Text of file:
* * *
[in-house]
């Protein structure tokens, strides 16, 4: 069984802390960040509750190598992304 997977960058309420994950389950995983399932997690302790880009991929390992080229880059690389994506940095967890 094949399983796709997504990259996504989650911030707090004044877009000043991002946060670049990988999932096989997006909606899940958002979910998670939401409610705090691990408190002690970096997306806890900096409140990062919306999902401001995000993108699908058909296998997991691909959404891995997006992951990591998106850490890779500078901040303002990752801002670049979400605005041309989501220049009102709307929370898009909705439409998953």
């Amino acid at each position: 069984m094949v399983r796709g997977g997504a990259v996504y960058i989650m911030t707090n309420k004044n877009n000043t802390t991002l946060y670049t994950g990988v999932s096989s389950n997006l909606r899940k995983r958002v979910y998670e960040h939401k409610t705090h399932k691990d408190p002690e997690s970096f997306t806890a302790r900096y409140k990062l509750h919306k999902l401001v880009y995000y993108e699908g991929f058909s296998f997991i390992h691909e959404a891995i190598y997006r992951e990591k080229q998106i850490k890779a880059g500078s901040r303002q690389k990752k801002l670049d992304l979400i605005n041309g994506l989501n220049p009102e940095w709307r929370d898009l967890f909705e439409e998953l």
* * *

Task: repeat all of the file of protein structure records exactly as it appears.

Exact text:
[in-house]
């Protein structure tokens, strides 16, 4: 069984802390960040509750190598992304 997977960058309420994950389950995983399932997690302790880009991929390992080229880059690389994506940095967890 094949399983796709997504990259996504989650911030707090004044877009000043991002946060670049990988999932096989997006909606899940958002979910998670939401409610705090691990408190002690970096997306806890900096409140990062919306999902401001995000993108699908058909296998997991691909959404891995997006992951990591998106850490890779500078901040303002990752801002670049979400605005041309989501220049009102709307929370898009909705439409998953």
């Amino acid at each position: 069984m094949v399983r796709g997977g997504a990259v996504y960058i989650m911030t707090n309420k004044n877009n000043t802390t991002l946060y670049t994950g990988v999932s096989s389950n997006l909606r899940k995983r958002v979910y998670e960040h939401k409610t705090h399932k691990d408190p002690e997690s970096f997306t806890a302790r900096y409140k990062l509750h919306k999902l401001v880009y995000y993108e699908g991929f058909s296998f997991i390992h691909e959404a891995i190598y997006r992951e990591k080229q998106i850490k890779a880059g500078s901040r303002q690389k990752k801002l670049d992304l979400i605005n041309g994506l989501n220049p009102e940095w709307r929370d898009l967890f909705e439409e998953l």